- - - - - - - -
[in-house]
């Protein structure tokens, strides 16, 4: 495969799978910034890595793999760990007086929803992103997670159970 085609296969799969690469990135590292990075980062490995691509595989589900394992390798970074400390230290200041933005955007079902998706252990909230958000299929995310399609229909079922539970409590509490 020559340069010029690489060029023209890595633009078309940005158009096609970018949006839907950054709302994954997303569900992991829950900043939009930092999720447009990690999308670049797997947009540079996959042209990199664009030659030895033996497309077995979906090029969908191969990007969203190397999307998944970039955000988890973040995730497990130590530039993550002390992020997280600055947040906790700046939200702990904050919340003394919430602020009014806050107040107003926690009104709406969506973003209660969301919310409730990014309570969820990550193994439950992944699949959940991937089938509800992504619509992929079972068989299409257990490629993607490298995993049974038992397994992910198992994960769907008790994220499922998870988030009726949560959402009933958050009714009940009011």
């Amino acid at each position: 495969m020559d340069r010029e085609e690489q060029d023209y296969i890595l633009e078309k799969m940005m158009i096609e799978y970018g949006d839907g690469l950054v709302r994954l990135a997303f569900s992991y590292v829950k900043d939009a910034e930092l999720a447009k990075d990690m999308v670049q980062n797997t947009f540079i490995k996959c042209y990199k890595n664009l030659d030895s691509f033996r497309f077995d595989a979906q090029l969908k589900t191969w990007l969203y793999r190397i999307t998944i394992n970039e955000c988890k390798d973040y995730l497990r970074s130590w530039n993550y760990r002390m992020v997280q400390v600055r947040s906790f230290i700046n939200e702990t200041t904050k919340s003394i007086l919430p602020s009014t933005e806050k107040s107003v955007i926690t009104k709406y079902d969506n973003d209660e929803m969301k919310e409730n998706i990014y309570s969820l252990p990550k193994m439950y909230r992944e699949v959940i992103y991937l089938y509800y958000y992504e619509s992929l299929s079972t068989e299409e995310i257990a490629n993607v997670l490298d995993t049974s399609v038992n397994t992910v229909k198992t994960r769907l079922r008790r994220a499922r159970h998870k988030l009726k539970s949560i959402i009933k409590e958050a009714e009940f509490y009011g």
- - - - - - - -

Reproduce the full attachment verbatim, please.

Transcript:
[in-house]
């Protein structure tokens, strides 16, 4: 495969799978910034890595793999760990007086929803992103997670159970 085609296969799969690469990135590292990075980062490995691509595989589900394992390798970074400390230290200041933005955007079902998706252990909230958000299929995310399609229909079922539970409590509490 020559340069010029690489060029023209890595633009078309940005158009096609970018949006839907950054709302994954997303569900992991829950900043939009930092999720447009990690999308670049797997947009540079996959042209990199664009030659030895033996497309077995979906090029969908191969990007969203190397999307998944970039955000988890973040995730497990130590530039993550002390992020997280600055947040906790700046939200702990904050919340003394919430602020009014806050107040107003926690009104709406969506973003209660969301919310409730990014309570969820990550193994439950992944699949959940991937089938509800992504619509992929079972068989299409257990490629993607490298995993049974038992397994992910198992994960769907008790994220499922998870988030009726949560959402009933958050009714009940009011």
């Amino acid at each position: 495969m020559d340069r010029e085609e690489q060029d023209y296969i890595l633009e078309k799969m940005m158009i096609e799978y970018g949006d839907g690469l950054v709302r994954l990135a997303f569900s992991y590292v829950k900043d939009a910034e930092l999720a447009k990075d990690m999308v670049q980062n797997t947009f540079i490995k996959c042209y990199k890595n664009l030659d030895s691509f033996r497309f077995d595989a979906q090029l969908k589900t191969w990007l969203y793999r190397i999307t998944i394992n970039e955000c988890k390798d973040y995730l497990r970074s130590w530039n993550y760990r002390m992020v997280q400390v600055r947040s906790f230290i700046n939200e702990t200041t904050k919340s003394i007086l919430p602020s009014t933005e806050k107040s107003v955007i926690t009104k709406y079902d969506n973003d209660e929803m969301k919310e409730n998706i990014y309570s969820l252990p990550k193994m439950y909230r992944e699949v959940i992103y991937l089938y509800y958000y992504e619509s992929l299929s079972t068989e299409e995310i257990a490629n993607v997670l490298d995993t049974s399609v038992n397994t992910v229909k198992t994960r769907l079922r008790r994220a499922r159970h998870k988030l009726k539970s949560i959402i009933k409590e958050a009714e009940f509490y009011g």